Shortened benefit periods for tens of thousands of long-term unemployed Oregonians. Under the Recovery Act, the federal government pays for up to 53 weeks of unemployment insurance benefits through a program called Extended Unemployment Compensation (EUC). In May 2010 alone, EUC brought $105.1 million in federal dollars into Oregon.[5] EUC began phasing out on June 2, affecting an average of 7,171 unemployed workers per week.[6] These workers will not suddenly lose their unemployment benefits, because they still have recourse to a few additional weeks of benefits through another program. But the loss of EUC substantially shortens the total amount of time for which they can collect unemployment benefits. By mid-August, over 78,000 long-term unemployed Oregonians may be hanging on to a much shorter unemployment lifeline. Their odds for finding work are not good, given the expectation of job market weakness continuing through at least the remainder of 2010. The termination of EUC also means the federal funds the program has been injecting into Oregon communities will dry up before economic recovery is solidly underway.

Continued health care coverage for Oregonians who get laid off. In the fourth quarter of 2009, federal help allowed over 19,000 Oregon households to retain health coverage after a job layoff. COBRA benefits allow workers who lose employer-provided health coverage due to a job loss or other certain other factors to retain that coverage as long as the employee pays the full cost of the premium.[7] The Recovery Act directed the federal government to temporarily subsidize 65 percent of COBRA premium costs for up to 15 months for workers who lost their job through no fault of their own. That provision expired May 31, 2010. Workers who are laid off after that date cannot receive the subsidy unless Congress extends this emergency benefit.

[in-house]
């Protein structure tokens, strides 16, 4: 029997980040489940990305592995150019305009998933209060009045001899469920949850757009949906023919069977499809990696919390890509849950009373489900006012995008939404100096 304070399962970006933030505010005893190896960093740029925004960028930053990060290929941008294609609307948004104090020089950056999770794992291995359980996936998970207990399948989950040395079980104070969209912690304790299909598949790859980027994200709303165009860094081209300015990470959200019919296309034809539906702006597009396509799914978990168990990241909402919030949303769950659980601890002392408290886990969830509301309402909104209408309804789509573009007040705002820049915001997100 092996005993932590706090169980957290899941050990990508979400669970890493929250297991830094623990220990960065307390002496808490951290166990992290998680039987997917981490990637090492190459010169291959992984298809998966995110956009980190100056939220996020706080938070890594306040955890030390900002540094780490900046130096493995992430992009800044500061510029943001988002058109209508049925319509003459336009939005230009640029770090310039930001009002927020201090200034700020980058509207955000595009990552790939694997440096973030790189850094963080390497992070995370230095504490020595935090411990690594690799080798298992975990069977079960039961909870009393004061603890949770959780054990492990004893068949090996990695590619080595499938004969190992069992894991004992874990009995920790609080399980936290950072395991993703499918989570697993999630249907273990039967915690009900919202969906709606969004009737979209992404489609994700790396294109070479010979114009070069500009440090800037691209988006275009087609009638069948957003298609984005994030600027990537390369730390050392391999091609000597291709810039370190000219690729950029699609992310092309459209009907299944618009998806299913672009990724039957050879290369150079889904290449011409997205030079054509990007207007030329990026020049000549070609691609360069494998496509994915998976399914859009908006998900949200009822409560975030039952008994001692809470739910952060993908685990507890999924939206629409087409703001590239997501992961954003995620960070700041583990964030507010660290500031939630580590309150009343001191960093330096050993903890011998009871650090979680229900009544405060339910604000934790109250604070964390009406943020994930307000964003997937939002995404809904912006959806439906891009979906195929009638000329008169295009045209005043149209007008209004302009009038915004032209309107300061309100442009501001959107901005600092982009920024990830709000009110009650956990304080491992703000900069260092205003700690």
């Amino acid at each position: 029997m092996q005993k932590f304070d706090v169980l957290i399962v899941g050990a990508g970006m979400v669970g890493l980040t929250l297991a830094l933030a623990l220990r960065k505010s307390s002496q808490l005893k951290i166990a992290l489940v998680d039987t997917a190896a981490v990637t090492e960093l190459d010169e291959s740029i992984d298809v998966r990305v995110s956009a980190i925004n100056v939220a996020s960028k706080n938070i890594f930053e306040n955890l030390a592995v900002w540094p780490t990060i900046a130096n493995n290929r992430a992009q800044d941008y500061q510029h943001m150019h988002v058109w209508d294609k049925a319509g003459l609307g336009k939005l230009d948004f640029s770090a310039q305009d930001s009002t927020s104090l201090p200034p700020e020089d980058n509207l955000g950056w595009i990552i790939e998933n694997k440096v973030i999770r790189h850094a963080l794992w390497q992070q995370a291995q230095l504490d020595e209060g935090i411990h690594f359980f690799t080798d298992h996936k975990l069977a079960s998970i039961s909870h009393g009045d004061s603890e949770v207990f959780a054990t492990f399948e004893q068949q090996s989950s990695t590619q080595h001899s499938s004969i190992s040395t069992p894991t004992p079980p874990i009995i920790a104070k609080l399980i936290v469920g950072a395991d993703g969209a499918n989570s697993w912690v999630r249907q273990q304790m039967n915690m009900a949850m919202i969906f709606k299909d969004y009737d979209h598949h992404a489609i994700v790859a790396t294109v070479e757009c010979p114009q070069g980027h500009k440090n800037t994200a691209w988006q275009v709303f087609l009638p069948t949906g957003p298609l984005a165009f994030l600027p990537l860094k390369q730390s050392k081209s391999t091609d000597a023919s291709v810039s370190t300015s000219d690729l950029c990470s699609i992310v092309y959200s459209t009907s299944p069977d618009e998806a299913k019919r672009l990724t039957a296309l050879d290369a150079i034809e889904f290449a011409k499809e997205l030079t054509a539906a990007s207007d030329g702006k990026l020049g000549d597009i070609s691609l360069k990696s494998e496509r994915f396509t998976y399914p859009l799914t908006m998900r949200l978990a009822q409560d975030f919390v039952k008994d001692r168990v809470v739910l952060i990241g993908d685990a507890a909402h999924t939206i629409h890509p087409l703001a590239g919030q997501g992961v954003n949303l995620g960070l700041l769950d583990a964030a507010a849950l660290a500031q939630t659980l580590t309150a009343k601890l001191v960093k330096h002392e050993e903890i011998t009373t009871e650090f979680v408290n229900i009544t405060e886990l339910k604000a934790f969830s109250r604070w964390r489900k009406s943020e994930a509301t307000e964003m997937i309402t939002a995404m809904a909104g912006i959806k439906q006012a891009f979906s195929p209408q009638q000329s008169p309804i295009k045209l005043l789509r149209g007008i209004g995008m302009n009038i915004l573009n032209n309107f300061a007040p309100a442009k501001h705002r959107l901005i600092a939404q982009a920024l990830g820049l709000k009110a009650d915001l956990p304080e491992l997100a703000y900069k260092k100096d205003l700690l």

The FMAP, unemployment insurance and COBRA benefit provisions being debated in Congress have boosted Oregon’s economy, its budget and many vulnerable families. Like other states facing elevated unemployment and budget shortfalls, Oregon would benefit from the extension of each of these Recovery Act provisions.


1. See, for example, Paul Krugman, “Now and Later,” New York Times, June 20, 2010, available at www.nytimes.com/2010/06/21/opinion/21krugman.html.

2. The legislative vehicle for extending these Recovery Act provisions is H.R. 4213, commonly referred to as the “tax extenders” bill because it would extend certain tax benefits for businesses and individuals.

3.Oregon Employment Department, UI Pub 102, weekly program statistics for week ended June 12, 2010, the most recent data available.

4. Oregon Employment Department, UI Pub 102, weekly program statistics for week ended May 29, 2010.

5. Oregon Employment Department, UI pub 951, benefit payments by program, May 2010. Total includes additional $25 Federal Additional Compensation (FAC) payments.

6. OCPP calculation based on Oregon Employment Department, forecast of workers exhausting regular and EUC tiers 1-3 by week, June 7 through August 16, 2010.

7. COBRA is the acronym for the Consolidated Omnibus Reconciliation Act of 1985.

Picture of OCPP


Written by staff at the Oregon Center for Public Policy.